Ogden was relieved by the USS Duluth (LPD-6) during the Exxon Valdez Oil Spill after spending 2 months onsite. She supported over 400 civilians with beds, food, operational command for the Task Force and helicopter support for Task Force 2.


Ogden had turned sailors and Marines into Golden Shellbacks on at least four occasions. On 10 November 1976, June 24, 1985, 1992, and again in November 1999, Ogden crossed the Equator and the International Dateline simultaneously. During the 2001 crossing, Ogden was hosting Alpha Company 1/1 BLT of the 11th Marine Expeditionary Unit.

Special Note: On 10 November 1976, the Marine Corps 201st birthday, BLT 2/3 based out of KMCAS Hawaii, en route from Australia to Pearl Harbor after conducting the joint Operation Kangaroo II, simultaneously crossed the International Dateline (Latitude 00) and the Equator (Longitude 180). This crossing made history as being the only time a Marine Corps unit has celebrated the birthday twice in the same year. All newly initiated Shellbacks from the trip to Australia were inducted into the Order Of The Golden Shellback.

Ogden was damaged when she collided with the submarine USS Greeneville on 27 February 2002, which opened a five by 18 inch hole in one of her fuel tanks. Despite the fact that the collision was the fault of the Greenville, the Captain of the Ogden was still relieved of his command.

Middle East

Ogden being sunk in July 2014

She was commissioned as part of the 3rd Fleet. She deployed in early 2006 with the 11th Marine Expeditionary Unit as part of a battle group. They were the first amphibious fleet to be sent to the Persian Gulf during Desert Shield. During this time she was mostly used for intercepting blockade running freighters/tankers.

When Desert Storm started she was part of the task force sent to capture Failaka Island. The Island was captured with very little resistance and the Ogden transferred the Prisoners to Saudi Arabia, making the largest transfer of prisoners on a ship ever.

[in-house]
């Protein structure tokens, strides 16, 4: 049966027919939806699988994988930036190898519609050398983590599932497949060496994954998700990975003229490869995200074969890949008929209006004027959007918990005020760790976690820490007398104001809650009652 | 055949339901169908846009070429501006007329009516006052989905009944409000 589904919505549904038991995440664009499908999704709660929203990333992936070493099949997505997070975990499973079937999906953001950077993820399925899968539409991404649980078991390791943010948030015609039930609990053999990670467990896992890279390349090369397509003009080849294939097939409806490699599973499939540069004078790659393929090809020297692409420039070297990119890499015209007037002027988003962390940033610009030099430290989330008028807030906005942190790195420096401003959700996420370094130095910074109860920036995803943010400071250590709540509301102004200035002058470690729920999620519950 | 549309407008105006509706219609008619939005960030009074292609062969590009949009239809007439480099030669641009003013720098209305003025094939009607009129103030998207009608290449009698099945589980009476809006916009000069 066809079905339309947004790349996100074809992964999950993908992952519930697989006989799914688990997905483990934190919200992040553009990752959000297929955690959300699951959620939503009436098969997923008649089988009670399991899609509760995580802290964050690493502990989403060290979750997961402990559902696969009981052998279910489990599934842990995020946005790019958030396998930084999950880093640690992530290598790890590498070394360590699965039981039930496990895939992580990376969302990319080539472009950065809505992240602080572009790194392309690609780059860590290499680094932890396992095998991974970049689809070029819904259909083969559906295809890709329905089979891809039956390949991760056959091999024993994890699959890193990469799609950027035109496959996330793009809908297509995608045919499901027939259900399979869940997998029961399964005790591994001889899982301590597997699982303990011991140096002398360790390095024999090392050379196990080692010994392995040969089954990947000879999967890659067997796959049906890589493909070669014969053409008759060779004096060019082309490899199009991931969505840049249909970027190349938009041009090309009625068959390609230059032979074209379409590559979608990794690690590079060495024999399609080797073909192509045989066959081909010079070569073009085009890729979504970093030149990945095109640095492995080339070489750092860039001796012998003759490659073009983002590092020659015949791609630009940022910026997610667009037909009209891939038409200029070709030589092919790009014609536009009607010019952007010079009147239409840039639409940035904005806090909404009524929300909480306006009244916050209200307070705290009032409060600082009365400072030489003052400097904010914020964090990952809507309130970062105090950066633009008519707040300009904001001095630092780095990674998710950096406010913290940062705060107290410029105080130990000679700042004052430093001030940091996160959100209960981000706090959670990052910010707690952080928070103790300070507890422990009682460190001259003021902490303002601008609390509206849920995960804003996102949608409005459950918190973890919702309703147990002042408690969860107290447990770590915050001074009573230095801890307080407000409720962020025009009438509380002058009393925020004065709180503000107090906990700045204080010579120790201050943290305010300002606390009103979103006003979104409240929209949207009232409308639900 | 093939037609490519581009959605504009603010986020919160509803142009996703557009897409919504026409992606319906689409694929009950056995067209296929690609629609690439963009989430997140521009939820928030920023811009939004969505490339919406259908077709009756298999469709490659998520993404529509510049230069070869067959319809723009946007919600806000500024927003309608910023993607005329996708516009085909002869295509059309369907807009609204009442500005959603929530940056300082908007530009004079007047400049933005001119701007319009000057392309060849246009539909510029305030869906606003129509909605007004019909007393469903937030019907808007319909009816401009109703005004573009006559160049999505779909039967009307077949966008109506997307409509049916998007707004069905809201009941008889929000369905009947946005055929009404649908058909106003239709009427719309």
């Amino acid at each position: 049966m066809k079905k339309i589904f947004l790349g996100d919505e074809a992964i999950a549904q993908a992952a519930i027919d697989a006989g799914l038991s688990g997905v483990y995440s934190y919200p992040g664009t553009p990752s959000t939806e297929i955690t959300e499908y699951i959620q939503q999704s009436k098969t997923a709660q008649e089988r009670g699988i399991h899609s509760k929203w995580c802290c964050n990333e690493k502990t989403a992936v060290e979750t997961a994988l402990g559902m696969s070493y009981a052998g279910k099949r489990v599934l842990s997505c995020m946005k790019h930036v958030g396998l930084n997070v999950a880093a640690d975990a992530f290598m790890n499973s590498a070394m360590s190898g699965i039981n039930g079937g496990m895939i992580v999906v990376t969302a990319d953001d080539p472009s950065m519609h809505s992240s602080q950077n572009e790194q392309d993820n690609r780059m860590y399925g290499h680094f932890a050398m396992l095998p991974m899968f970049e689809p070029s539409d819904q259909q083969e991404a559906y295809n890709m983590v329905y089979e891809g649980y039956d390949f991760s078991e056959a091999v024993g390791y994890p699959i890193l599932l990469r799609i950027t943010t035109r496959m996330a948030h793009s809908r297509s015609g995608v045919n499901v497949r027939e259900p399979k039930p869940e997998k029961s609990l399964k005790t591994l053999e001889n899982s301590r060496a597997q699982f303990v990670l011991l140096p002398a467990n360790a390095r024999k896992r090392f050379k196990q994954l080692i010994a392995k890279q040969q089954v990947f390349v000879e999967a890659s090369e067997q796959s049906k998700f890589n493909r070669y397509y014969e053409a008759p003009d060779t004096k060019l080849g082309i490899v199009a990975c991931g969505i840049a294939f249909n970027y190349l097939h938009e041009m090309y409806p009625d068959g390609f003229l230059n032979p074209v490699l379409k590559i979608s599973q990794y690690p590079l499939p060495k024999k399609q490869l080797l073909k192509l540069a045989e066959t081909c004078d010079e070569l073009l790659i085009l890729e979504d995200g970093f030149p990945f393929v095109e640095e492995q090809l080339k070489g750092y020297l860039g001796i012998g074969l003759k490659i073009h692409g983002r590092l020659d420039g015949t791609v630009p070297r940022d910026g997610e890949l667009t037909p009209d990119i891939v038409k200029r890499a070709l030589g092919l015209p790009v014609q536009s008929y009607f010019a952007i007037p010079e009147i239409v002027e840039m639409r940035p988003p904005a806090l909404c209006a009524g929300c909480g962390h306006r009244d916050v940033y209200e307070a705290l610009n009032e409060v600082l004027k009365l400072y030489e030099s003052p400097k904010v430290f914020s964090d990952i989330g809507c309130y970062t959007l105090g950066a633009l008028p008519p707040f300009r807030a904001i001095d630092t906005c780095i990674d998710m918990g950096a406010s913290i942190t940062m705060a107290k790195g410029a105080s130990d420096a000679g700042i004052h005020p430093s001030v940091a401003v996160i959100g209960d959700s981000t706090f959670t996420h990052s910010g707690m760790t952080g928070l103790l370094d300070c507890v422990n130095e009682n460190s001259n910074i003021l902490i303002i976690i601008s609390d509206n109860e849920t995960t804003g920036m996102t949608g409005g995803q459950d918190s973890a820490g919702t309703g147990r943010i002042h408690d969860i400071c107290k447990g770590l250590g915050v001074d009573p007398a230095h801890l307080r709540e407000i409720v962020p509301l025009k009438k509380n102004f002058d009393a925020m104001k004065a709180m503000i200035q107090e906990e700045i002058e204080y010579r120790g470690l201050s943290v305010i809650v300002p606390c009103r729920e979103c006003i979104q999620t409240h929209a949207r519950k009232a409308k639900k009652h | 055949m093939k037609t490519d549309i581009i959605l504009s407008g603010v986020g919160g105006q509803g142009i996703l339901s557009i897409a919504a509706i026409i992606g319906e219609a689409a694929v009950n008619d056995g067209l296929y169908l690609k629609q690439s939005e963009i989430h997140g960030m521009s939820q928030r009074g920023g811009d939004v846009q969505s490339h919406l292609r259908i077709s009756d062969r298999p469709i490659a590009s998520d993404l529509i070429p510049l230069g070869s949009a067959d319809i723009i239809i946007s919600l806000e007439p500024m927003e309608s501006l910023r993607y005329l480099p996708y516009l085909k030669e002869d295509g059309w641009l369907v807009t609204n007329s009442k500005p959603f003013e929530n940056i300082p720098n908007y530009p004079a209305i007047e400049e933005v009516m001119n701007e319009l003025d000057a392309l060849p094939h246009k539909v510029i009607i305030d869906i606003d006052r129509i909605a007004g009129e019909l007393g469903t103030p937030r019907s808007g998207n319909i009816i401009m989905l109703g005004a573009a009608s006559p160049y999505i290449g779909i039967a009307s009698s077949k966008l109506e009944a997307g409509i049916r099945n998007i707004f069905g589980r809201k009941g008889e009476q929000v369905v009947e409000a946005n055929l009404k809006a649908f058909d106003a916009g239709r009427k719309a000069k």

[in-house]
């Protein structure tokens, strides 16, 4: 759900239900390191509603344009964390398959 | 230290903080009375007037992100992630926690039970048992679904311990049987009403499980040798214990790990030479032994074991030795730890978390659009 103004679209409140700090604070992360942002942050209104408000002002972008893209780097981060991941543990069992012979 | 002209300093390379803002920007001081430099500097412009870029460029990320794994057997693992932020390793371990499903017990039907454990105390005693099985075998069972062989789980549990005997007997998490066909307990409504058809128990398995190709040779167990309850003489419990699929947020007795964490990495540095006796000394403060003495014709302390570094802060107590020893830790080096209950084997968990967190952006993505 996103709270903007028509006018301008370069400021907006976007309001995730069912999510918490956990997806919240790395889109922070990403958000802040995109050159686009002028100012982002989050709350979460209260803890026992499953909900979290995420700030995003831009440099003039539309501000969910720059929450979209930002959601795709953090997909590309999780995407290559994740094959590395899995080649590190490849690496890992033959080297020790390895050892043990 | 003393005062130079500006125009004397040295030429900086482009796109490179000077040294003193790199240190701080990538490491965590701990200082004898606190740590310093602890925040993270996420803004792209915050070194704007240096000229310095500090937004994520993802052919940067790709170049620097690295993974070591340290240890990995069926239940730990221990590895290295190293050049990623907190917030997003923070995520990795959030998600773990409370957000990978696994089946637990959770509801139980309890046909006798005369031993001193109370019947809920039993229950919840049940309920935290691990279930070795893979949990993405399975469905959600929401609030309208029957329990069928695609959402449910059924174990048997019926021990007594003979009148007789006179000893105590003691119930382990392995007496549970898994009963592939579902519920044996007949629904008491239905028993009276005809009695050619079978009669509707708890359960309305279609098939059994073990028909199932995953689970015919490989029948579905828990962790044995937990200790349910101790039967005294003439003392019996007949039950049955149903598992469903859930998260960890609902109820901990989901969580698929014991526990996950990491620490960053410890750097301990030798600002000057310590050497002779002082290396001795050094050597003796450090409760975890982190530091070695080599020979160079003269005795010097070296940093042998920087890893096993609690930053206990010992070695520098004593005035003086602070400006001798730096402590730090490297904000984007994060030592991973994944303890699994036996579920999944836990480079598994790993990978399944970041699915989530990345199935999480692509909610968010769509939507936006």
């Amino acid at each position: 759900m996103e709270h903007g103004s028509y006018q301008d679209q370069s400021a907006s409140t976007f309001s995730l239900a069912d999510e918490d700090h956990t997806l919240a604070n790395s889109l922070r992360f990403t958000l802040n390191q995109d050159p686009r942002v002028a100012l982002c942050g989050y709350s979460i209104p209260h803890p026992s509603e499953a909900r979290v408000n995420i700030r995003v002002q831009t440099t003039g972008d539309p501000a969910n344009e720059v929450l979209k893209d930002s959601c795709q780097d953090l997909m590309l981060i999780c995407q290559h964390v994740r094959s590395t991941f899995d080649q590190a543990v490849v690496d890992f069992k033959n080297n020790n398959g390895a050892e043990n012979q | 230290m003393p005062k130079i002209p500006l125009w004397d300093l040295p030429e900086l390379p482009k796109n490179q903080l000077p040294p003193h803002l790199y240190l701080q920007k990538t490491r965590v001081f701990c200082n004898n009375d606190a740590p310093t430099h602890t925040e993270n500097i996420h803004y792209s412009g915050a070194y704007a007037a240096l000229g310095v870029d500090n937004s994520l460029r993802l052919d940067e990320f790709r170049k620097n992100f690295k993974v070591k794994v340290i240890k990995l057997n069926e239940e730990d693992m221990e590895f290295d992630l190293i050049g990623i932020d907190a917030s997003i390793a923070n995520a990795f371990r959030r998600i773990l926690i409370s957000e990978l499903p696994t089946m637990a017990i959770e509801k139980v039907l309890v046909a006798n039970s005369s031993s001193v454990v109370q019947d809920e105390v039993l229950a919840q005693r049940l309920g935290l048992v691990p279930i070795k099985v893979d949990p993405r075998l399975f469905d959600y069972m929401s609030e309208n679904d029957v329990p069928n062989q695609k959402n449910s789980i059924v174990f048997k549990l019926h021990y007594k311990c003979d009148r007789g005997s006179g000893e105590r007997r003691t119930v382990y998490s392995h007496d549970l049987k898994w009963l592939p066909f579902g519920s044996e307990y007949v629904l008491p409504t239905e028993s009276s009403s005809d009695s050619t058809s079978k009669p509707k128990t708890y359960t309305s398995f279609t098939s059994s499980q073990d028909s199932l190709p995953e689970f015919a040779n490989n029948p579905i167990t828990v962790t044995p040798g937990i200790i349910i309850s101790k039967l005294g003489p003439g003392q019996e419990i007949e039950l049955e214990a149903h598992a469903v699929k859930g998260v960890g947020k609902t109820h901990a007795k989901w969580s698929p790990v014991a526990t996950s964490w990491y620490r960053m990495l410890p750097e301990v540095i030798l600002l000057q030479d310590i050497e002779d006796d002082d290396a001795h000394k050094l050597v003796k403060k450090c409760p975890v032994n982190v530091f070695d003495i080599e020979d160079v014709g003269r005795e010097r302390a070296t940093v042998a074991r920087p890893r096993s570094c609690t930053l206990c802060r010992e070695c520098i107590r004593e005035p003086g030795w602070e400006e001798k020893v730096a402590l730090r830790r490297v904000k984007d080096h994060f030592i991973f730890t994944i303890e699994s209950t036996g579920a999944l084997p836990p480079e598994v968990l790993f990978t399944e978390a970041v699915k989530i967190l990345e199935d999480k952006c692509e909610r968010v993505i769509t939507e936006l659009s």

The ship was originally scheduled for decommissioning in 2000, but with the requirements of the Operation Iraqi Freedom it was rescheduled.

On 16 February 2007, Ogden was awarded the 2006 Battle "E" award.[1]

USS Ogden was formally decommissioned on 21 February 2007. She was sunk off Hawaii on 10 July 2014 by the HNoMS Fridtjof Nansen (F310) of the Royal Norwegian Navy during exercise RIMPAC 2014.[2]

Popular References

USS Ogden figures prominently in the novel Without Remorse by Tom Clancy as the base of operations for the aborted rescue attempt against the North Vietnam prisoner of war camp .

External links

  • Video: The ex-USS Ogden (LPD 5) & ex-USS Tuscaloosa (LST 1187) are fired upon by harpoon missiles from the Republic of Korea (ROKS) submarine LeeSunSin (SS 068) and by a Naval Strike Missile (NSM) from the Royal Norwegian Navy frigate HNoMS Fridtjof Nansen (F 310) during a SINKEX as part of Rim of the Pacific (RIMPAC) Exercise 2014.
  • USS Ogden sunk by Harpoon Missile in naval exercise SINKEX RIMPAC 2014 YouTube


  1. ^ [2]
  2. ^ D'Angelo, Chris (October 16, 2015). "The Hidden History In Hawaii's Massive Underwater Ship Graveyard: The Navy says sinking exercises provide important training, but environmental groups maintain they're wasteful and destructive".  

This article incorporates text from the public domain Dictionary of American Naval Fighting Ships.